St. Louis County Police Department To Become Largest In Missouri With Mandatory Body Cameras

St. Louis County Police Department To Become Largest In Missouri With Mandatory Body Cameras

By April, the county police department will outfit nearly 700 officers with cameras. But the city’s department of 1,300 does not have a parallel program in the works.

St. Louis County will soon outfit its entire police department with body cameras, becoming the largest department in Missouri to do so.

Nearly 700 officers will wear the cameras at all times by April, St. Louis Public Radio reported. In July, the county council approved a $5 million allocation to pay for the cameras and unlimited data storage. A half-cent sales tax increase for public safety, approved by voters in November 2017, will fund the police department’s five-year contract with its provider.

“I think this is an example of how we’re forward-looking and how we try to set an example for law enforcement in the state,” Jon Belmar, the county police chief, told the radio station.

The decision came after the county piloted body cameras with 75 officers in 2014, shortly after Michael Brown’s death at the hands of a Ferguson police officer sparked a national movement calling for police accountability. Since then, Belmar told SLPR that camera technology has improved and given the department more flexibility in terms of what their cameras can do.

St. Louis County police will wear the cameras mounted on their smartphones and tuck them under their shirt. The officers will also be equipped with Bluetooth wristwatches that alert them if the camera is on, and an in-car router will instantly upload video footage to the cloud.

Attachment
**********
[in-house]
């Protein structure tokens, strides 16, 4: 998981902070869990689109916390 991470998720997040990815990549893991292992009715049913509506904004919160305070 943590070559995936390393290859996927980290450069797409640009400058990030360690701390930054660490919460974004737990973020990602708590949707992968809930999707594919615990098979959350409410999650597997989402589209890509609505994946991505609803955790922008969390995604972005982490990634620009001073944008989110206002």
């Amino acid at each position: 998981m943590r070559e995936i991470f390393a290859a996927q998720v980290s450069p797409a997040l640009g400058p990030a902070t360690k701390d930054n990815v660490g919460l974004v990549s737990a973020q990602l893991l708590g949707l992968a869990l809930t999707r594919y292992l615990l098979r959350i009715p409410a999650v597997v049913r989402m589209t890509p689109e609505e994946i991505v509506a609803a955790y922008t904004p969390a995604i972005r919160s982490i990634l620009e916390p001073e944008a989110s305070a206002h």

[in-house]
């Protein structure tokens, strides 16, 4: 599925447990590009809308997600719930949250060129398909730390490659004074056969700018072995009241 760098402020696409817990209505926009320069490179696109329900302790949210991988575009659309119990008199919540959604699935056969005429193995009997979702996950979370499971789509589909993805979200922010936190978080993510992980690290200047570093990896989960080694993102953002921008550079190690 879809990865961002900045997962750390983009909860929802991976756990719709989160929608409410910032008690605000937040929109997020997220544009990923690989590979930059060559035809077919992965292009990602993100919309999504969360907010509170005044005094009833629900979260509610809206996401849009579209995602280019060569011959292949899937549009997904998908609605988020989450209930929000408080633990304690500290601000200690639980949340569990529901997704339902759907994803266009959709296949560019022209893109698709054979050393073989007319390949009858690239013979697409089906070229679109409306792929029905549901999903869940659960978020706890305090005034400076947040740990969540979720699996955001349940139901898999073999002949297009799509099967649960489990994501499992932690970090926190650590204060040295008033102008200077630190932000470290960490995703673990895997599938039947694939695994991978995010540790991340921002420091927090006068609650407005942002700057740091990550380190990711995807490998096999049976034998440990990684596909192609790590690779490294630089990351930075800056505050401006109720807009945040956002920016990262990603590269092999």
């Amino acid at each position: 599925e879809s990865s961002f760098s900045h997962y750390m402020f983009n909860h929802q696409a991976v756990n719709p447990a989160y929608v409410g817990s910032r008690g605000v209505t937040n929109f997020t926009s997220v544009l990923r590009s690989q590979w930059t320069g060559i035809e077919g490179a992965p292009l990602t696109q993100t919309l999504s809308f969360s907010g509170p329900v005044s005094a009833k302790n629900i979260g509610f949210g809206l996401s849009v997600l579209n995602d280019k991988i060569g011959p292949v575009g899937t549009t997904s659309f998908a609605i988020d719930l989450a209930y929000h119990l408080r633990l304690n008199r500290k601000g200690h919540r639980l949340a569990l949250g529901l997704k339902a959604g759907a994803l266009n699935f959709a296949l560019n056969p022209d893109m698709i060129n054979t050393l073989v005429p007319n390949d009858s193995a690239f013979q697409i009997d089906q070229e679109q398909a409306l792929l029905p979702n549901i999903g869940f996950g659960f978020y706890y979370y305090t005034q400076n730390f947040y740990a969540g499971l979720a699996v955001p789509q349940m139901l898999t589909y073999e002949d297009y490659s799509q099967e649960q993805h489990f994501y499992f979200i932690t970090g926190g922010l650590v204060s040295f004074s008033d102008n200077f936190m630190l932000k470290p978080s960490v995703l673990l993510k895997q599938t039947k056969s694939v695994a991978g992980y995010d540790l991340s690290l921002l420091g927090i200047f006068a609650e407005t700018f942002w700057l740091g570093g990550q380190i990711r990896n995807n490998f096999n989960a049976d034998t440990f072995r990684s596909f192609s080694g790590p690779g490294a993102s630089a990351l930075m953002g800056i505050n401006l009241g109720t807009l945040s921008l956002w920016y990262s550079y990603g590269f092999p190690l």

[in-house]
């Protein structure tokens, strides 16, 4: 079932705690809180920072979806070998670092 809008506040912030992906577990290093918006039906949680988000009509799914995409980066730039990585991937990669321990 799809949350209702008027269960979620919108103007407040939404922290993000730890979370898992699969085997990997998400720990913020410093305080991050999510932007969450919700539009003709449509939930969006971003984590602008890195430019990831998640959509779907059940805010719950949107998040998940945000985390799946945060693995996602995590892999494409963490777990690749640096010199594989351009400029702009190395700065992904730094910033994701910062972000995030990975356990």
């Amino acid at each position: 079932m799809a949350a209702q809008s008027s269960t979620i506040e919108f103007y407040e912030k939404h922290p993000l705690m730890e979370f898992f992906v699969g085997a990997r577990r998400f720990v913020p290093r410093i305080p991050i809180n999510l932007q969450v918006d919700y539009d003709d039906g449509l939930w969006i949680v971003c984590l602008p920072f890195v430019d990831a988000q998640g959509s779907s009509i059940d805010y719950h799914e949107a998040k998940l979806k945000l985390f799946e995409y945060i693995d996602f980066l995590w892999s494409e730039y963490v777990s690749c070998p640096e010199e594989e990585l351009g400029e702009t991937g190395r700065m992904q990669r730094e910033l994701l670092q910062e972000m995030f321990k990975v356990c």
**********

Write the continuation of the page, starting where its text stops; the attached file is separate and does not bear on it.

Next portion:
The department will require officers to turn the cameras on during “all enforcement activities,” including arrests, warrant execution, traffic stops and more. Belmar said officers will receive extensive training that will help ensure they turn on the cameras during these interactions.

County Executive Sam Page, who signed the measure that approved funding for the cameras, said told local news station KSDK that the department will make widely sought video footage available as soon as possible, as long as a public release does not interfere with ongoing investigations.

“We also recognize the public has a right to know, so as fast as we can get relevant video in front of people, we’re going to try to do that," Page said.

Belmar echoed Page’s calls for transparency when carrying out police work, adding that the videos will help provide context to interactions between civilians and officers.

“Obviously accountability is important,” he said. “But one of the most important things is context. Somebody takes a 15-second video on a smartphone of an interaction between an officer and somebody else, there’s no context provided before or after that.”

While the county will soon implement the policy, St Louis City’s department of about 1,300 officers has no parallel body camera program and has not seen much action on the issue since 2017, The Riverfront Times reported. The city’s public safety director, Jimmie Edwards, told the newspaper that he supports a program but that the cost would be “problematic” in the short and long term.

"I envy St. Louis County," Edwards said. "I hope the public realizes that we agree that officer safety is improved with body cameras, as well as public safety and police accountability. We agree with all of that."

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